India is a major tourist destination, and the diversity of the country’s landscape means that it can cater to a number of sporting activities. For example, there are various water sports on offer in coastal areas, such as Goa, including sailing, boating, river water rafting, kayaking, jet skiing, windsurfing and parasailing. Alternatively, you could visit the Himalayan north, where you can pursue activities like skiing and snowboarding – this is not a huge industry in India, but there are some very good resorts, including Gulmarg, Jammu and Kashmir. Whichever sport you choose to do, there are associated risks, so it’s important to make sure you have appropriate cover.
The public healthcare system offers free at the point of delivery universal care. However, in practice, most Indians end up using the private sector, in which quality can vary considerably, especially between rural and urban areas. Many expats prefer to take out international health insurance during their stay in India.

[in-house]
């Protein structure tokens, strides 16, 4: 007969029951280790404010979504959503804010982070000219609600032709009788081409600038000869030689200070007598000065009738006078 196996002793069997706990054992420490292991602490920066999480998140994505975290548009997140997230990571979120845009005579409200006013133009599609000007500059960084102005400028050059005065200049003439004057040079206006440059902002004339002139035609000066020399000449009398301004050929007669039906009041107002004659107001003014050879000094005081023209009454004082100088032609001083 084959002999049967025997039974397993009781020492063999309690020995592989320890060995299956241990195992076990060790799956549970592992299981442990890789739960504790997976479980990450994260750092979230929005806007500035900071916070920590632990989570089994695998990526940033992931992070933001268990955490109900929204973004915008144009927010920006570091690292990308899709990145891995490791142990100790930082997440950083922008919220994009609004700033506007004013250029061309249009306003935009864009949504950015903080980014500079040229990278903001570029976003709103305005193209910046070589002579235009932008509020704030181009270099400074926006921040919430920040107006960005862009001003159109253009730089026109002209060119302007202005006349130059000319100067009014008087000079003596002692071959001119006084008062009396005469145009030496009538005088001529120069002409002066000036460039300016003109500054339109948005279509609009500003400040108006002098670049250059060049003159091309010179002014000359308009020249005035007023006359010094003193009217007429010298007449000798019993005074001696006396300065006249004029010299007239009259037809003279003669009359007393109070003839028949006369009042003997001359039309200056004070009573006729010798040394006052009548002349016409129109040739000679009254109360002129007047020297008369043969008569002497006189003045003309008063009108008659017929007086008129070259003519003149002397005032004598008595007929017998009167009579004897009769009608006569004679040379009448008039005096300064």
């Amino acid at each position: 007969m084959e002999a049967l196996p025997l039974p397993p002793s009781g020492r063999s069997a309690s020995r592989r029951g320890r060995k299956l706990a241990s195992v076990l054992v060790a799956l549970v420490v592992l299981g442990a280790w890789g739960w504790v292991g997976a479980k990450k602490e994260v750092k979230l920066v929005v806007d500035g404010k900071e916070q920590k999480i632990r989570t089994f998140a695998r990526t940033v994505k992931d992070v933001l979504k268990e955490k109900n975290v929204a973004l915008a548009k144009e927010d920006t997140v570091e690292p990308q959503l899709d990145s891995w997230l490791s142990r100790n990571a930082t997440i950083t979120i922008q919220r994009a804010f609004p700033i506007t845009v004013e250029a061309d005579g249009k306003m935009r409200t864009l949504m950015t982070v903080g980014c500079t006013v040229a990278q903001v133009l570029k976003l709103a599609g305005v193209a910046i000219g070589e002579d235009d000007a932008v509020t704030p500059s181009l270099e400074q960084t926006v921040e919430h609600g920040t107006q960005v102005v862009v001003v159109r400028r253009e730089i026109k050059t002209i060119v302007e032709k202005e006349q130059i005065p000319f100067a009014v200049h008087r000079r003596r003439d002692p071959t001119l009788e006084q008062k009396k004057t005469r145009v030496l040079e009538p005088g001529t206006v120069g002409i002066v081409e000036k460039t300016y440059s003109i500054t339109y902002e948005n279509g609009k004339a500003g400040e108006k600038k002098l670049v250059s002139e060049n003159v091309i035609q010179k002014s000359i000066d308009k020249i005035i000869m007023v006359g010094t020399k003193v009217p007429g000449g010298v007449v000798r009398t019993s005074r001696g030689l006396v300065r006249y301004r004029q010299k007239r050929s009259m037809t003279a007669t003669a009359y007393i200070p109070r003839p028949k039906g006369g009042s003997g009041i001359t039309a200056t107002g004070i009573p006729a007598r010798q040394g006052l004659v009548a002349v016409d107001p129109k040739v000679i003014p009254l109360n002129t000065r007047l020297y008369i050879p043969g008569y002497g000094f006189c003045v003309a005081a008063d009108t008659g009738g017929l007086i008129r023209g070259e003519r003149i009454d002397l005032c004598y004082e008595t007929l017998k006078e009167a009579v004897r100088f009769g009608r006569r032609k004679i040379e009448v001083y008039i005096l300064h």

If you are engaging in sporting activities, it may be wise to opt for private cover, or perhaps even a specialised sports policy.
Your engagement with Indian public healthcare is likely to be in the case of an emergency. If you are hospitalised, your initial care will be free, but you may have to pay for additional ongoing treatment, and you will likely have to pay for this up front and in cash.
If you are visiting the country as a tourist and intend to take part in sporting activities, it is advisable to have comprehensive insurance.